High-performance motion and magnetic-sensing device enhances mobile navigation and enables advanced location-based servicesGENEVA, Jan. 5 — (PRNewswire) — STMicroelectronics (NYSE: STM), the leading supplier of MEMS for consumer and portable applications(1), has integrated a 3-axis digital accelerometer with a 3-axis digital magnetic sensor in a single module. The digital compass module combines high accuracy with small form factor and low power consumption at a competitive cost, meeting the growing market demand for advanced navigation capabilities and emerging smart location-based services. ST's high-performance system-in-package digital compass uses magneto-resistive technology from Honeywell and aims to accelerate the adoption of enhanced electronic compassing in portable consumer applications, including direction finding, map/display orientation, location-based services and pedestrian dead reckoning.
The combination of high-performance motion and magnetic sensing enhances the mobile-user experience in a number of ways. ST's new module adds forward direction orientation that enables application developers to improve the use of limited phone/PDA display size for maps by putting the current user position at the bottom of the map with the rest of the display in the forward ('up ahead') direction.
ST's digital compass provides accurate heading information, to indicate the direction in which a person or vehicle is moving, when GPS is not available. It also supports dead-reckoning applications, including pedestrian navigation in places with no or low GPS signal, such as inside buildings and structures or in mountainous and forested terrain.
Compass modules in handsets open new possibilities for advanced location-based services. With compassing and GPS capabilities, consumers will be able to identify and retrieve information on nearby points of interest, such as restaurants or shops, by simply pointing their mobile devices in the direction of the object concerned.
"As the one-stop MEMS supplier of choice, STMicroelectronics is paving the way to smart sensor modules," said Benedetto Vigna, Group Vice President and General Manager of the MEMS, Sensors and High Performance Analog Division, STMicroelectronics. "We have accelerometers, gyroscopes, microphones and now, thanks to our cooperation with Honeywell, also magnetic sensors. We are ushering in an era of integrated sensing capabilities."
The new module leverages ST's market-proven manufacturing technology and robust design that ST has already successfully applied to more than 600 million accelerometers sold into the market. High-precision sensing couples with smart embedded features, including wake-up/power-down function and 6D recognition, which signals if the device is up or down along all three axes (x,y,z). The device has a linear acceleration full-scale of plus or minus 2/plus or minus 4/plus or minus 8g and a magnetic field full-scale from plus or minus 1.3 up to plus or minus 8 gauss(2), both fully selectable by the user.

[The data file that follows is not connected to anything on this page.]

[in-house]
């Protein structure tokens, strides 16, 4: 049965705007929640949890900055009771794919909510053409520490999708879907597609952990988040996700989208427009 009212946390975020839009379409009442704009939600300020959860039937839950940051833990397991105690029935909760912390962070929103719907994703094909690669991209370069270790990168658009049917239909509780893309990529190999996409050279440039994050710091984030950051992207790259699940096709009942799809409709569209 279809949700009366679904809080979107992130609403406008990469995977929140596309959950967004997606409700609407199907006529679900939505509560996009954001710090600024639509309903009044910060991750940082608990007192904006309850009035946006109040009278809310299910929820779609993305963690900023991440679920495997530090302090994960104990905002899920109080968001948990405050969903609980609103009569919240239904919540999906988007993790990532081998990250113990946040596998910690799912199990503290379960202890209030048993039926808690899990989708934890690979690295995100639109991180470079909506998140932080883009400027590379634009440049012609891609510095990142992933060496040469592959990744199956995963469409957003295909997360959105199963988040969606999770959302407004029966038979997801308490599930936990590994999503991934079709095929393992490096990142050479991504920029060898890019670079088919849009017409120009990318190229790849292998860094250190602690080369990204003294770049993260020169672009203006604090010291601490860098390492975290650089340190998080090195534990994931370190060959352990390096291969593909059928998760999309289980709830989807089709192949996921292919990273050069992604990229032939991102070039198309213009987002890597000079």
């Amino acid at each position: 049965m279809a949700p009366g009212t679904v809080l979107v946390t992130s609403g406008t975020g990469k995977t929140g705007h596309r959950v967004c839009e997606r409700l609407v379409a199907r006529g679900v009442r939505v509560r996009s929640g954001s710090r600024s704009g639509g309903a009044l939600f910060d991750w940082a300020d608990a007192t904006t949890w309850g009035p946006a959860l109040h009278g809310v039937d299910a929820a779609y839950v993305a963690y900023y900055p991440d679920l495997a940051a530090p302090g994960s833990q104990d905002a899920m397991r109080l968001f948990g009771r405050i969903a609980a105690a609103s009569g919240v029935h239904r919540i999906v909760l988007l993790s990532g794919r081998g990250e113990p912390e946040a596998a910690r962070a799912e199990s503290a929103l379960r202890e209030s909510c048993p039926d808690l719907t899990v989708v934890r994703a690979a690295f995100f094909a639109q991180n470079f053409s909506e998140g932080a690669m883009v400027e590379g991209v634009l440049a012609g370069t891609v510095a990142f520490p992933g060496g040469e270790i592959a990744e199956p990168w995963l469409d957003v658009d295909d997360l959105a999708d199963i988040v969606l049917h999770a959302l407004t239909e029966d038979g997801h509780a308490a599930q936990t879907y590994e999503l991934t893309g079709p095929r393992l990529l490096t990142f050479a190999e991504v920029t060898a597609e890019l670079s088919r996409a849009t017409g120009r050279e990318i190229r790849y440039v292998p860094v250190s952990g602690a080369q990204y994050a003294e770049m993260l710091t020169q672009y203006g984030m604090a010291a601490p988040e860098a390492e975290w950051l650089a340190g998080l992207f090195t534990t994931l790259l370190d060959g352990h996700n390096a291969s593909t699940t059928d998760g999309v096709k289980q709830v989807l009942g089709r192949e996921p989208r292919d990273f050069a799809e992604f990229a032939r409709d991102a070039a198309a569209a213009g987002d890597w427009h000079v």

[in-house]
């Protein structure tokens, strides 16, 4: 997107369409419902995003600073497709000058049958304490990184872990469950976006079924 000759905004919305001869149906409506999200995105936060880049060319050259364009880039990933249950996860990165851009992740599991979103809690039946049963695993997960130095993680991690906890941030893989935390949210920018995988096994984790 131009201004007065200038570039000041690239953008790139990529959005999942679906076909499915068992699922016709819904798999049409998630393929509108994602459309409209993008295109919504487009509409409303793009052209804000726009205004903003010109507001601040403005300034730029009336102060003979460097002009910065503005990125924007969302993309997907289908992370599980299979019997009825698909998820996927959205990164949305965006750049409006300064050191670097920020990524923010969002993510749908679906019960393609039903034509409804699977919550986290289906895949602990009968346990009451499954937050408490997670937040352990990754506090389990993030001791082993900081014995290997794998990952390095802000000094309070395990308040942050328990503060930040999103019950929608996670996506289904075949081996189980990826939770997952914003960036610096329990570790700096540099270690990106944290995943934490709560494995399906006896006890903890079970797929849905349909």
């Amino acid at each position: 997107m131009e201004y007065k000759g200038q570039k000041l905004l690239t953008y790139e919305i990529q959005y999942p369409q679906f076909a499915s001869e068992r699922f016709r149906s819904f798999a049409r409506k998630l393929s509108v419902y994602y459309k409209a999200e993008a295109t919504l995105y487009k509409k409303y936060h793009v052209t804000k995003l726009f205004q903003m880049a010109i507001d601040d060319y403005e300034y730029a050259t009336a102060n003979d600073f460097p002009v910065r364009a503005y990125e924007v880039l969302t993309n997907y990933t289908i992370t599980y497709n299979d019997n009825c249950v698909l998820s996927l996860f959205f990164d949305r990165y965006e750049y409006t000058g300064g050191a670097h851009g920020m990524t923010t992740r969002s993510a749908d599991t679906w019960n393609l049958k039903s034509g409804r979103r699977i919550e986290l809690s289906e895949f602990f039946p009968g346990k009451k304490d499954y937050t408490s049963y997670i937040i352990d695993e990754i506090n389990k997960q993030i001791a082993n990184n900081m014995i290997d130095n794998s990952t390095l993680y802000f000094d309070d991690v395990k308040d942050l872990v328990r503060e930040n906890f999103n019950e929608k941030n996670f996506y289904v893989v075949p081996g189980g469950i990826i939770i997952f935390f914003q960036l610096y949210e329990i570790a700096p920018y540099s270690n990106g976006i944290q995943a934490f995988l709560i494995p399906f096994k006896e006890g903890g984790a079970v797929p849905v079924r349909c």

The magnetic sensing element that measures the strength and direction of the Earth's magnetic field and determines the heading relative to magnetic north is based on Honeywell's Anisotropic Magneto-Resistive (AMR) technology. This technology combines best-in-class accuracy in compass calculations with low power consumption, which is crucial in battery-hungry portable devices.
The AMR technology provides the same sensitivity on the z axis as it does on the x and y axes, eliminating the need for flux concentrators used in Hall-effect type sensors that can shift the sensor offset after it has been magnetized. This market-unique three-axis sensing approach reduces measurement errors in ultra-low magnetic field strength environments, such as in metal buildings, automobiles, or in higher latitudes like Canada or Northern Europe.
Moreover, Honeywell's magnetic sensor design includes a built-in offset cancellation circuit to minimize the need for calibration, and patented set/reset straps that de-gauss, or de-magnetize, the sensor for each measurement to improve accuracy.
According to iSuppli, the market for MEMS digital compasses for use in mobile phone applications alone will grow from 8 million units in 2008 to 540 million units in 2013 – a CAGR of 129%. During the same time period, revenues for these components will grow at a CAGR of 110%, from $8 million to $325 million.
ST's LSM303DLH digital compass module fits in an eco-friendly package of 5x5x1 mm and it is software- and register-compatible with ST's three-axis digital accelerometer family (LIS331DLH/M/F). Samples are available and the device is ready for mass production. Unit pricing is $2.5 for volumes in the range of 50,000 pieces.
For further information on ST's complete MEMS portfolio see www.st.com/mems.
STMicroelectronics is a global leader serving customers across the spectrum of electronics applications with innovative semiconductor solutions. ST aims to be the undisputed leader in multimedia convergence and power applications leveraging its vast array of technologies, design expertise and combination of intellectual property portfolio, strategic partnerships and manufacturing strength. In 2008, the Company's net revenues were $9.84 billion. Further information on ST can be found at www.st.com.
(1) According to iSuppli (December 2009)
(2) Gauss (G) is the unit of measurement of magnetic flux density, or the magnitude of a magnetic field at a given point. The magnetic field magnitude measured at the surface of the Earth is about half a gauss.
Michael Markowitz of STMicroelectronics